Sambol: 16 percent is definitely not enough and represents a major threat to our SMEs. So it's not just the money that's lacking, but also the awareness and skills, from the supervisory board to the management, to tackle digitalization strategically and implement it consistently. In Germany, we need digital masterminds at management level and courage in implementation so that real success can be achieved in the digital transformation.

How are private equity funds supposed to fill the gap? Isn't that arguably "small-scale" for the funds?

Sambol: We definitely see private equity funds as an important driver of digitalization in the SME sector. This is because they have grasped more quickly than many other companies what potential for value creation lies in digitalization in terms of developing the value of the company. There are now highly specialized funds that initiate and implement digital projects in companies by investing in them. The funds do not get bogged down in the details because they rely on external consultants who always also conduct a digital maturity analysis as part of the due diligence process, in which the digital potential of the target company is assessed and specific recommendations for action are made. In addition, external service providers not only help with digital due diligence, but also with the implementation of digital initiatives.

How can this be made palatable to a PE fund, which, after all, focuses on very targeted selection rather than an industry-wide approach?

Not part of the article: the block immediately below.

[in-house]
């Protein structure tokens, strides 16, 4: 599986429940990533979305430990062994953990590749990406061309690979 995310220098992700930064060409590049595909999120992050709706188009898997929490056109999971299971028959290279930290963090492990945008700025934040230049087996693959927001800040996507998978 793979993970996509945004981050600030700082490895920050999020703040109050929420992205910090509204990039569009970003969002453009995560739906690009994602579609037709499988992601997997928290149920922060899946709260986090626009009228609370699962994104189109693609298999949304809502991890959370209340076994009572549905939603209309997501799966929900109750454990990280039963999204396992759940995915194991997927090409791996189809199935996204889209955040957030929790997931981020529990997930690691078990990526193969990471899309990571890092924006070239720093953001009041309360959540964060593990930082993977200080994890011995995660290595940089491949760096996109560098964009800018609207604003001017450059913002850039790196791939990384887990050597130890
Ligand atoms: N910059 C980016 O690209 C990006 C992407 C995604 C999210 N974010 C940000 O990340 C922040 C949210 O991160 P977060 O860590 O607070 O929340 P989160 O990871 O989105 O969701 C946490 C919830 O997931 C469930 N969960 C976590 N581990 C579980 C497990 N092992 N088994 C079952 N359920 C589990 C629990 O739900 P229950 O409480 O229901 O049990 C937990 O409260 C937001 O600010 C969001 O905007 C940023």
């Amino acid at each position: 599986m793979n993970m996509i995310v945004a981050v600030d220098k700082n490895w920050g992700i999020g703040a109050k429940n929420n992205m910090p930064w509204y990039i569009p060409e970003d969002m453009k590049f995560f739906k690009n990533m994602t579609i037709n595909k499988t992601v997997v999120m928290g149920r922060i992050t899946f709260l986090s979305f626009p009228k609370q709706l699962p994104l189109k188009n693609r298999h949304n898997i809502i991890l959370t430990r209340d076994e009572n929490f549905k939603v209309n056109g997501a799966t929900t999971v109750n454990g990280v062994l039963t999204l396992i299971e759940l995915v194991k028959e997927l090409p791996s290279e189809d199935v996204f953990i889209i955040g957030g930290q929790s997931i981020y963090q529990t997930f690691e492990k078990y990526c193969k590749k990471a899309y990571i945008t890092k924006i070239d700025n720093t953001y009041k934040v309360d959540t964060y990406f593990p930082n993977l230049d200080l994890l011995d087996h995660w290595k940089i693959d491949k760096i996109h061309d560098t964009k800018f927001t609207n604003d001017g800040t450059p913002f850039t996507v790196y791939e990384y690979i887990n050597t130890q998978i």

Sambol: The financial investor makes the targeted selection. All dimensions of the value chain are scrutinized in terms of the company's performance. Not only the internal perspective plays a major role, but above all the ecosystem in which the company operates. Digital ecosystems are drivers of innovation and growth for SMEs. For this reason, it is highly important to network with customers, competitors, start-ups, universities and so on, and to share data in order to develop innovations from them. Examples of this are provided by Siemens' initiative with the Mindsphere platform. Mindsphere is a cloud-based IoT operating system for networking machines, plants and systems as well as complex data analyses. Mindsphere partners have access to the open platform and can use it to develop and operate their applications. To really unleash power, private equity would have to become an everyman investment.

Do you see opportunities there?

Sambol: Private equity stands for investments in companies where the stake is not tradable on markets in the form of stocks, bonds or investment certificates. As a result, this type of investment is still subject to increased risk and requires the investor to have not only capital but also a sound understanding of the industry, the company and the products and services. Financial investors often invest seven-digit sums as part of the company's due diligence, sums that are impossible for ordinary investors to map. I would like to quote Jörg Rockenhäuser, a partner at Permira: "Private equity managers deal with fewer companies, but much more intensively. This is because a consistently implemented strategy significantly increases the value of a company." However, more and more platforms are developing that offer investors with an investment of 200,000 euros or more - which is the regulatory requirement - the opportunity to invest in private equity. It remains to be seen whether this form of investment will expand even further in the medium term.

This interview was conducted for DUP Magazine on 28/01/2022. Find here the original article: https://dup-magazin.de/finanzen/investieren/private-equity-heuschrecken-als-digitalisierungsturbo/

By Dr. Stefan Sambol